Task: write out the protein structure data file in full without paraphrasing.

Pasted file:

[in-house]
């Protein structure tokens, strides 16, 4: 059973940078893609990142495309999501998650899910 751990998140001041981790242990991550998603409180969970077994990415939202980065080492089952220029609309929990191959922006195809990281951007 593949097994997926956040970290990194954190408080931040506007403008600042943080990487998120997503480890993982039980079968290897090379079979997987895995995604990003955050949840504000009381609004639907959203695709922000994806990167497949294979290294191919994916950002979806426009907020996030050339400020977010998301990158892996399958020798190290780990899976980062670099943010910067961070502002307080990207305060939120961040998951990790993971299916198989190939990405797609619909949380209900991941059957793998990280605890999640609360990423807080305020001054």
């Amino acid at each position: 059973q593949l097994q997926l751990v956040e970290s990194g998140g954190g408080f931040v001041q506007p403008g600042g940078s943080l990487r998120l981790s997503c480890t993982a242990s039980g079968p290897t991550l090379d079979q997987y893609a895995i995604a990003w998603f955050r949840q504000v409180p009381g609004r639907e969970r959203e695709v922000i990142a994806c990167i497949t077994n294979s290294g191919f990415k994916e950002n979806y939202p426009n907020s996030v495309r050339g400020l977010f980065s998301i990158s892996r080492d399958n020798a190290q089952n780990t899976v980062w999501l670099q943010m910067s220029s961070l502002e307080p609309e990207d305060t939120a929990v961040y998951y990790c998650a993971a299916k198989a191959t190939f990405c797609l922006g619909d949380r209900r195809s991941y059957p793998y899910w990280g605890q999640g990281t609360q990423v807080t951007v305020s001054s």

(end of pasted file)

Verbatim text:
[in-house]
């Protein structure tokens, strides 16, 4: 059973940078893609990142495309999501998650899910 751990998140001041981790242990991550998603409180969970077994990415939202980065080492089952220029609309929990191959922006195809990281951007 593949097994997926956040970290990194954190408080931040506007403008600042943080990487998120997503480890993982039980079968290897090379079979997987895995995604990003955050949840504000009381609004639907959203695709922000994806990167497949294979290294191919994916950002979806426009907020996030050339400020977010998301990158892996399958020798190290780990899976980062670099943010910067961070502002307080990207305060939120961040998951990790993971299916198989190939990405797609619909949380209900991941059957793998990280605890999640609360990423807080305020001054």
């Amino acid at each position: 059973q593949l097994q997926l751990v956040e970290s990194g998140g954190g408080f931040v001041q506007p403008g600042g940078s943080l990487r998120l981790s997503c480890t993982a242990s039980g079968p290897t991550l090379d079979q997987y893609a895995i995604a990003w998603f955050r949840q504000v409180p009381g609004r639907e969970r959203e695709v922000i990142a994806c990167i497949t077994n294979s290294g191919f990415k994916e950002n979806y939202p426009n907020s996030v495309r050339g400020l977010f980065s998301i990158s892996r080492d399958n020798a190290q089952n780990t899976v980062w999501l670099q943010m910067s220029s961070l502002e307080p609309e990207d305060t939120a929990v961040y998951y990790c998650a993971a299916k198989a191959t190939f990405c797609l922006g619909d949380r209900r195809s991941y059957p793998y899910w990280g605890q999640g990281t609360q990423v807080t951007v305020s001054s």